Tuim Tuim - 1 month ago 22
Python Question

Python QT ProgressBar

When using the following code my application stalls after a couple of seconds.
And by stalls I mean hangs. I get a window from Windows saying wait or force close.

I might add that this only happens when I click either inside the progress bar window or when I click outside of it so it loses focus. If I start the example and do not touch anything it works like it should.

from PyQt4 import QtCore
from PyQt4 import QtGui


class ProgressBar(QtGui.QWidget):
def __init__(self, parent=None, total=20):
super(ProgressBar, self).__init__(parent)
self.name_line = QtGui.QLineEdit()

self.progressbar = QtGui.QProgressBar()
self.progressbar.setMinimum(1)
self.progressbar.setMaximum(total)

main_layout = QtGui.QGridLayout()
main_layout.addWidget(self.progressbar, 0, 0)

self.setLayout(main_layout)
self.setWindowTitle("Progress")

def update_progressbar(self, val):
self.progressbar.setValue(val)


Using this like so:

app = QtGui.QApplication(sys.argv)
bar = ProgressBar(total=101)
bar.show()

for i in range(2,100):
bar.update_progressbar(i)
time.sleep(1)


Thanks for any help.

Answer

You need to allow events to be processed whilst the loop is running so that the application can remain responsive.

Even more importantly, for long-running tasks, you need to provide a way for the user to stop the loop once it's started.

One simple way to do this is to start the loop with a timer, and then periodically call qApp.processEvents whilst the loop is running.

Here's a demo script that does that:

import sys, time
from PyQt4 import QtGui, QtCore

class ProgressBar(QtGui.QWidget):
    def __init__(self, parent=None, total=20):
        super(ProgressBar, self).__init__(parent)
        self.progressbar = QtGui.QProgressBar()
        self.progressbar.setMinimum(1)
        self.progressbar.setMaximum(total)
        self.button = QtGui.QPushButton('Start')
        self.button.clicked.connect(self.handleButton)
        main_layout = QtGui.QGridLayout()
        main_layout.addWidget(self.button, 0, 0)
        main_layout.addWidget(self.progressbar, 0, 1)
        self.setLayout(main_layout)
        self.setWindowTitle('Progress')
        self._active = False

    def handleButton(self):
        if not self._active:
            self._active = True
            self.button.setText('Stop')
            if self.progressbar.value() == self.progressbar.maximum():
                self.progressbar.reset()
            QtCore.QTimer.singleShot(0, self.startLoop)
        else:
            self._active = False

    def closeEvent(self, event):
        self._active = False

    def startLoop(self):
        while True:
            time.sleep(0.05)
            value = self.progressbar.value() + 1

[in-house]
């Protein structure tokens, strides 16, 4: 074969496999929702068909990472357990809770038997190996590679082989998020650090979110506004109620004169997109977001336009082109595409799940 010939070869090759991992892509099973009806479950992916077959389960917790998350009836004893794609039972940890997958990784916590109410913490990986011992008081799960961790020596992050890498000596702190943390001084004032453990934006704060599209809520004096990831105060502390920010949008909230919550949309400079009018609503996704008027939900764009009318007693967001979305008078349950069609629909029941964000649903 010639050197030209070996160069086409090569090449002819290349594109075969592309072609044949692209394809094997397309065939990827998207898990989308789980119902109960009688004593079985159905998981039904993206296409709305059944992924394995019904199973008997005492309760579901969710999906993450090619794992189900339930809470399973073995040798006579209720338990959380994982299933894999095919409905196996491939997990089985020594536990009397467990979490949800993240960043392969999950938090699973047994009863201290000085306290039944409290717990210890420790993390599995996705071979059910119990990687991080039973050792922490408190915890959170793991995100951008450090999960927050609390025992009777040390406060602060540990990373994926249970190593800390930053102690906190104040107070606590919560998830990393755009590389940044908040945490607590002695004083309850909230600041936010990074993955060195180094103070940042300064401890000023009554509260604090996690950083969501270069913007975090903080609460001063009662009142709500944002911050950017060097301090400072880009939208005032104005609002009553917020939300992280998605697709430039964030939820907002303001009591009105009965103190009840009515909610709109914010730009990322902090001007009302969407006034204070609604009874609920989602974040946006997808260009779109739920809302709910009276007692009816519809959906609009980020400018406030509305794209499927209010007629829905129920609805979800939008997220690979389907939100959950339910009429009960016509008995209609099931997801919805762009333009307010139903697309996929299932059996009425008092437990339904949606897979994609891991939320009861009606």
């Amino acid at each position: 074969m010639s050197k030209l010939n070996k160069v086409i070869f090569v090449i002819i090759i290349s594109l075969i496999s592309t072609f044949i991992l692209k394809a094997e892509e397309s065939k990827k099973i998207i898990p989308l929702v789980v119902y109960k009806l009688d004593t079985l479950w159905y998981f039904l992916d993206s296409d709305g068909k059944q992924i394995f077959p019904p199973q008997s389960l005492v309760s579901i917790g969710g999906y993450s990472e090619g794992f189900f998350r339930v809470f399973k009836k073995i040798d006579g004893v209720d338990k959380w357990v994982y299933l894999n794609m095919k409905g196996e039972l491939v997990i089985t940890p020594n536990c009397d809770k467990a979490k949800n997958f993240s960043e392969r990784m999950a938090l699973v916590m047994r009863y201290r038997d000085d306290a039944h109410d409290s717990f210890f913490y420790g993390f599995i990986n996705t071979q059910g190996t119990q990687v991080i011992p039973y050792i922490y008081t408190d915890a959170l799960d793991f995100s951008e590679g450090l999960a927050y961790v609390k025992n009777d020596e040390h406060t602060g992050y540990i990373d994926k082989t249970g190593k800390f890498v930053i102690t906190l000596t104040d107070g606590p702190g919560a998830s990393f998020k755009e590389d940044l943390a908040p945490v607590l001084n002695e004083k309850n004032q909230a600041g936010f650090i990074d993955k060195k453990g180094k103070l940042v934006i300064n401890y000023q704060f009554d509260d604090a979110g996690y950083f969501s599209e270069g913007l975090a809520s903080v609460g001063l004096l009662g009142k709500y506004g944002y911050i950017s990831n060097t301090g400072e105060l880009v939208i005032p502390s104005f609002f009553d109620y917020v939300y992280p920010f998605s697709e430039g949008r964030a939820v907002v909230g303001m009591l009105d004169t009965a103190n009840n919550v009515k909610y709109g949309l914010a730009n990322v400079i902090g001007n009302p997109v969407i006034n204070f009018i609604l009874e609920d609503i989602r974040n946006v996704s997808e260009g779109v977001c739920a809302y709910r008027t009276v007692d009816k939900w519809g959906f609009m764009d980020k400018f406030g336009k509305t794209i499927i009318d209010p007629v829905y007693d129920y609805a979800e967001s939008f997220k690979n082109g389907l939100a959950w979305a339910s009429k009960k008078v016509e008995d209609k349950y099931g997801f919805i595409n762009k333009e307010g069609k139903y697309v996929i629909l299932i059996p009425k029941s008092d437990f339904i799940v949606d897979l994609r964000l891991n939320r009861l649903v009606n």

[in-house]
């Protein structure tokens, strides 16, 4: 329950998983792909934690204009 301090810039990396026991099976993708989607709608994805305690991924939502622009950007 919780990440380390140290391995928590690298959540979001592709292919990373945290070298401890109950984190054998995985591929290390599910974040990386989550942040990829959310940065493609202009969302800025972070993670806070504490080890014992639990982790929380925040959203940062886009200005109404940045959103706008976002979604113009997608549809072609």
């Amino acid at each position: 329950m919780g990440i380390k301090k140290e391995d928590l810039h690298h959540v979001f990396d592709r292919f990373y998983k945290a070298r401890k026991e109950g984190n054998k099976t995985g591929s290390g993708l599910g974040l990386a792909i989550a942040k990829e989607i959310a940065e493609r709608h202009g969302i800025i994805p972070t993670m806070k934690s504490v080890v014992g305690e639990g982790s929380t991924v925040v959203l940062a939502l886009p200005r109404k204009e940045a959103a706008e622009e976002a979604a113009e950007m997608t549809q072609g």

self.progressbar.setValue(value)
            QtGui.qApp.processEvents()
            if (not self._active or
                value >= self.progressbar.maximum()):
                break
        self.button.setText('Start')
        self._active = False

app = QtGui.QApplication(sys.argv)
bar = ProgressBar(total=101)
bar.show()
sys.exit(app.exec_())

UPDATE

Assuming that you're using the C implementation of python (i.e. CPython), the solution to this issue depends entirely on the nature of the task(s) that have to run concurrently with the GUI. More fundamentally, it is determined by CPython having a Global Interpreter Lock (GIL).

I am not going to attempt any explanation of CPython's GIL: instead, I will simply recommend watching this excellent PyCon video by Dave Beazley, and leave it at that.


Generally, when trying to run a GUI concurrently with a background task, the first question to ask is: Is the task IO-bound, or CPU-bound?

If it's IO-bound (e.g. accessing the local file-system, downloading from the internet, etc), then the solution is usually quite straightforward, because CPython always releases the GIL for I/O operations. The background task can simply be done asynchronously, or performed by a worker thread, and nothing special needs to be done to keep the GUI responsive.

The main difficulties occur with CPU-bound tasks, when there is a second question to ask: Can the task be broken down into a series of small steps?

If it can, then the solution is to periodically send requests to the GUI thread to process its current stack of pending events. The demo script above is a crude example of this technique. More usually, the task would be carried out in a separate worker thread, which would emit a gui-update signal as each step of the task is completed. (NB: it's important to ensure that the worker thread never attempts any GUI-related operations itself).

But if the task can't be broken down into small steps, then none of the usual threading-type solutions will work. The GUI will just freeze until the task has been completed, whether threads are used or not.

For this final scenario, the only solution is to use a separate process, rather than a separate thread - i.e. make use of the multiprocessing module. Of course, this solution will only be effective if the target system has multiple CPU cores available. If there's only one CPU core to play with, there's basically nothing that can be done to help (other than switching to a different implementation of Python, or to a different language altogether).